LCD Soundsystem Electric Lady Sessions

LCD Soundsystem Electric Lady Sessions
A live-in-the-studio album in 2019 seems like just another drip from the firehose of live content the internet has to offer. Got a favourite band? Chances are there's live footage of them on YouTube. Or they did one of NPR's "Tiny Desk" concerts, or filmed something for La Blogotheque or did a Spotify Session… the list goes on.
So excuse me if I roll my eyes at this, the latest live recording from LCD Soundsystem. Sure, I love the band, but didn't they already do this on The London Sessions? Heck, a couple of those songs from that are here again. But, as LCD frontman James Murphy says himself on "You Wanted a Hit" — one of three tracks from the band's original run included here — "nothing's ever tough enough until you hit the road."
Their Electric Lady session, recorded last year, captures the group while promoting 2017's American Dream with a big stadium tour. Heavier and with more grooves, no doubt thanks to road-sharpened skills, the resulting Electric Lady Sessions improves on its predecessor, a dry and somewhat lifeless recording in comparison. It also makes a bid for its place as the most powerful document of LCD Soundsystem as a live unit.
Half of its 12 tracks are pulled from American Dream, and in almost every case, frontman James Murphy's bandmates find new pockets to dig into, producing weightier performances than their studio counterparts. Both "You Wanted A Hit" and "Get Innocuous" similarly best the versions recorded for The London Sessions. Murphy, a notorious sound tweaker during performances, lets the instruments bleed into one another in the best way possible. Few would describe LCD recordings as slick, but Murphy lets songs build and morph into extended jams, the resulting cacophony of sounds capturing the energy of the room.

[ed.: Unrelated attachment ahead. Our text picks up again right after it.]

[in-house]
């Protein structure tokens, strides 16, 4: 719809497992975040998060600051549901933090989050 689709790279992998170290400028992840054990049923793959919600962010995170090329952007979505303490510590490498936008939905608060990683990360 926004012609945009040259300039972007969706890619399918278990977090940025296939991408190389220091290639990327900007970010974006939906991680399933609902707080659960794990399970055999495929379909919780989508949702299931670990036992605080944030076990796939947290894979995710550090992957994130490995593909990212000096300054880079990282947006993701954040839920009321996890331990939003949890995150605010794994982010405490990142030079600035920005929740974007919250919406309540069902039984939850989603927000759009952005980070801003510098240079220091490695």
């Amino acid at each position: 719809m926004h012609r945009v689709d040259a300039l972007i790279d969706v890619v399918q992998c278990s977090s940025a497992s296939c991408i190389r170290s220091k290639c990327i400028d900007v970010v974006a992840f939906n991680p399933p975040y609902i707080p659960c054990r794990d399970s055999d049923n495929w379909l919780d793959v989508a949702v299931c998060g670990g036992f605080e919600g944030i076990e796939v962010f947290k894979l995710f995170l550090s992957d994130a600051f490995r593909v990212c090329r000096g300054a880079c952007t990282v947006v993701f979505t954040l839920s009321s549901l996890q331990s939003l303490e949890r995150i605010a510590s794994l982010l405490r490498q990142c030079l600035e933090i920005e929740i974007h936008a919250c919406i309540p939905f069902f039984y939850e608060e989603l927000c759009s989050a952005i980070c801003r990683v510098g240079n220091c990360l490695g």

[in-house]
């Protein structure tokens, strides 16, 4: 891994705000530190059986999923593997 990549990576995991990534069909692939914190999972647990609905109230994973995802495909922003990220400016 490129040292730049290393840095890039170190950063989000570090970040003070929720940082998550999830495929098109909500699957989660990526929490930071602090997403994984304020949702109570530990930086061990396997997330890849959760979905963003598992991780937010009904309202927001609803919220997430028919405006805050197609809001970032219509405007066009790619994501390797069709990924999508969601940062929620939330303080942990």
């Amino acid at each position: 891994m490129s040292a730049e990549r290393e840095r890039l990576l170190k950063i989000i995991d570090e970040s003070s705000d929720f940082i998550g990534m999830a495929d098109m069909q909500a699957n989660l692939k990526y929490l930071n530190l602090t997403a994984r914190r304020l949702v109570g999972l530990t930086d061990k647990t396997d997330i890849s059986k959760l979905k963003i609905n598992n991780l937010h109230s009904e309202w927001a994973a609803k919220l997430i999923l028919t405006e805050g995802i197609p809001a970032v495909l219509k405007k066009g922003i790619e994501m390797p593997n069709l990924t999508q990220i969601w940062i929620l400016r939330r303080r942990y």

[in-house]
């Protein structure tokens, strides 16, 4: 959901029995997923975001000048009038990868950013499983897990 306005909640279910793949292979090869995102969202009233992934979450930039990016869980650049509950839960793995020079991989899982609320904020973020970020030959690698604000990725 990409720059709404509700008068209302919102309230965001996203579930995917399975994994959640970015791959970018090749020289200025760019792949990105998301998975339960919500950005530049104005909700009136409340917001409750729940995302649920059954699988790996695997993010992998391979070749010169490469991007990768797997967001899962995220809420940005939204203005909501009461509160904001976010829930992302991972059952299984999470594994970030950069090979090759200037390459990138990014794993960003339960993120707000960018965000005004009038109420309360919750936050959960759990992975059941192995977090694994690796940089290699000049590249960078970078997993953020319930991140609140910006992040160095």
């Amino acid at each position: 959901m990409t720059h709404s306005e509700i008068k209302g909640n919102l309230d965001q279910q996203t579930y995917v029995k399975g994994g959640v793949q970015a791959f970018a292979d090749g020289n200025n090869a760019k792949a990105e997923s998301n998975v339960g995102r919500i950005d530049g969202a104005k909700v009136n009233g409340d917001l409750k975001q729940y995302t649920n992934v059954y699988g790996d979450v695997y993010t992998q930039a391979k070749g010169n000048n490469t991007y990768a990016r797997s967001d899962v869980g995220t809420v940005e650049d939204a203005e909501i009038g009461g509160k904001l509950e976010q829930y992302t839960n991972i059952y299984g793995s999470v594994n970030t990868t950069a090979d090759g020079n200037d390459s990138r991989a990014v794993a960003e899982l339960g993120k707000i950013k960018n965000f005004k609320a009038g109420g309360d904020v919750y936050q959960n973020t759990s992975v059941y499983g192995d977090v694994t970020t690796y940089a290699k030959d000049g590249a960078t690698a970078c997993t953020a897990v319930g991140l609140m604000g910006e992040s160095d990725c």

The record is rounded out by a trio of covers, each of them almost comically on brand for the band: clear influences from the late '70s and early '80s that are obscure enough to bring new listeners to lesser known tracks, but familiar enough to keep the keen eared record nerds feeling smug. Yet they make each their own. "Seconds" by Human League and Heaven 17's  "(We Don't Need this) Fascist Groove Thing" bookend the recording while Chic's "I Want Your Love," probably the best of the three, comes in about two-thirds of the way through (keyboardist and singer Nancy Whang takes lead on the latter two). Casual listeners probably won't even notice they're not originals.
That should be enough to convince even the most jaded, but Electric Lady Sessions perhaps best functions as the defining calling card of a post-reunion LCD Soundsystem. It's telling that the band have now released two studio sessions as live albums, clearly showing a preference for the Peel Session style over, say, Live at Budokan or Alive! They have adoring fans, something their farewell show at Madison Square Garden made plainly clear. But at their heart they're meticulous players, concerned more with tone and gear than creaming throngs. A lot of people were pissed off when the band came out of retirement back in 2016. Yet any band that can get down this hard even when playing just for themselves shouldn't need any excuse to be playing together. (DFA/Columbia)